Here’s some good news for employers that promote an employee into a supervisory position not knowing she may have made racist comments in the past. As long as the new supervisor follows company disciplinary rules and HR carefully documents any performance and disciplinary problems, chances are the old comments won’t sink the employer’s defense of a discrimination claim.
Recent case: Ranna was born in Cambodia and worked for many years for a large banking corporation until she quit over what she alleged were discriminatory evaluations. Ranna claimed that several years before, a woman who eventually became her supervisor made racist comments. Ranna said the woman told her she couldn’t speak English and should go back to Cambodia. She also allegedly said Ranna and another Asian employee had “slanty eyes.”
When the woman became Ranna’s supervisor, she told Ranna she needed to improve in several areas. Her criticism was supported by several examples. This was not the first time Ranna’s performance had been questioned.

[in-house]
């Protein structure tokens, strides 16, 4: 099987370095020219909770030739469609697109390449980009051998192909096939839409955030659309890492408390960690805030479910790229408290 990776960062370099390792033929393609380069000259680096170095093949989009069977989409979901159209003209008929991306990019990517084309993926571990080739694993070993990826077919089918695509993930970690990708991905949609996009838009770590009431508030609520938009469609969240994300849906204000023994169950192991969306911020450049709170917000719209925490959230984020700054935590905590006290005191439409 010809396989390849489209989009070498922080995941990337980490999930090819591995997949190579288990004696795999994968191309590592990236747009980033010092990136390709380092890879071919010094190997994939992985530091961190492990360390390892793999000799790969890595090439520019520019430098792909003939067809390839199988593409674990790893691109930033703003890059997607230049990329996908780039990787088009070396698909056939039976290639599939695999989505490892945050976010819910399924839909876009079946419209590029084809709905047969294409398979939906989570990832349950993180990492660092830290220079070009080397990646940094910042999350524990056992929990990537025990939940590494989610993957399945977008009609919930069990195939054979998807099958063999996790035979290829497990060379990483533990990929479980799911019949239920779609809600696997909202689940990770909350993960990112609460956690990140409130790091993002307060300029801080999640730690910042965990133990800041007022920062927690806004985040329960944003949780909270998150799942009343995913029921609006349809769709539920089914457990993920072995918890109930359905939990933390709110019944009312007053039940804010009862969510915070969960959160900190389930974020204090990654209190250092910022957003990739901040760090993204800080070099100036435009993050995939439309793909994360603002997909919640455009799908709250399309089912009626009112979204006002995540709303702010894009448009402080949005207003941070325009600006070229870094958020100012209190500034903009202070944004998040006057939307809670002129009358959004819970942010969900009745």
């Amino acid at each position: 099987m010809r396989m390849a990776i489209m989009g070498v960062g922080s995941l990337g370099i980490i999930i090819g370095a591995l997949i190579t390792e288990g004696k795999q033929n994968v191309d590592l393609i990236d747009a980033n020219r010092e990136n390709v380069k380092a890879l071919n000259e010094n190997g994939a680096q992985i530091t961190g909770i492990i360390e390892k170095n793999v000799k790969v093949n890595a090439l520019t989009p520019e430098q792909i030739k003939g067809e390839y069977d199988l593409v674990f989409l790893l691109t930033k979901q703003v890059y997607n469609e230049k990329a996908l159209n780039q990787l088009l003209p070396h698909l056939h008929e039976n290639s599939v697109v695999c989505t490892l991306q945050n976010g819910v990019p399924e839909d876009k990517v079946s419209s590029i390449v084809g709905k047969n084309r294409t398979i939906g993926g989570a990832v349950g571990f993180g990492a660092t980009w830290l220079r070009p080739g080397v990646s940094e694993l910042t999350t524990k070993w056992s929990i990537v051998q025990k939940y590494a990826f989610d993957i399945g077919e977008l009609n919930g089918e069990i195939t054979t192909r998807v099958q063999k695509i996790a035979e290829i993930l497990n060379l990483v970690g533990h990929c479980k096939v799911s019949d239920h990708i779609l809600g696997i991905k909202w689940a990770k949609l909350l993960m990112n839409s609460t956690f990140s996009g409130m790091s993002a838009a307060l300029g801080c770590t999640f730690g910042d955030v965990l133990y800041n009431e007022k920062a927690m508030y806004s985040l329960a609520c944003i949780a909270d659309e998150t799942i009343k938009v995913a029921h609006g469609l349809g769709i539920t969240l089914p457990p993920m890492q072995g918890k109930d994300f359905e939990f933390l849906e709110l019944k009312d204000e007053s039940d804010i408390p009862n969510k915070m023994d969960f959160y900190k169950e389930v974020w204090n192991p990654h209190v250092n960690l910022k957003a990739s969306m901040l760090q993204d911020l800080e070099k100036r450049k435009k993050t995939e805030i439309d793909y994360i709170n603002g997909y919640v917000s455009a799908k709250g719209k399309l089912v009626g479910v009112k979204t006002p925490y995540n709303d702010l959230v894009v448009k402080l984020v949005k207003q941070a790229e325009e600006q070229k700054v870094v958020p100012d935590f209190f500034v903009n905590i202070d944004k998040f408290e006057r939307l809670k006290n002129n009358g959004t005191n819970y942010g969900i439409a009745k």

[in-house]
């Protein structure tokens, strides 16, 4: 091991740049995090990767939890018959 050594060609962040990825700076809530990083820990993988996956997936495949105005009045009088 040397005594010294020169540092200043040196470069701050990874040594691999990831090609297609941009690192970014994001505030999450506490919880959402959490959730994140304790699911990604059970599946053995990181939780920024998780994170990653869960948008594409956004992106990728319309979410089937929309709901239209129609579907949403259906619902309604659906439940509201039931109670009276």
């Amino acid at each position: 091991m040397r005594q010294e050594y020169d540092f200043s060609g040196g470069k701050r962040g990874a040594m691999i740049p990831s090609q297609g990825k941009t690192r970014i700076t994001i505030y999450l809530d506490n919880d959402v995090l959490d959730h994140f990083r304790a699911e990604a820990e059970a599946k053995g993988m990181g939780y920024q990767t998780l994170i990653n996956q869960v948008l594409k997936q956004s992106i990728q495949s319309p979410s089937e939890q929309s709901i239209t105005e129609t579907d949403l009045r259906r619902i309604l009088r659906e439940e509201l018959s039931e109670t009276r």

Ranna quit and sued, alleging that the earlier derogatory comments meant her new supervisor held racist beliefs and had targeted Ranna for criticism because of her national origin and race.
The court disagreed. It pointed out that others had also criticized Ranna’s performance and that the deficiencies were well-documented. Plus, the comments were made several years earlier, before the supervisor was promoted. The case was dismissed. (Muor v. U.S. Bank, No. 12-2757, 8th Cir., 2013)
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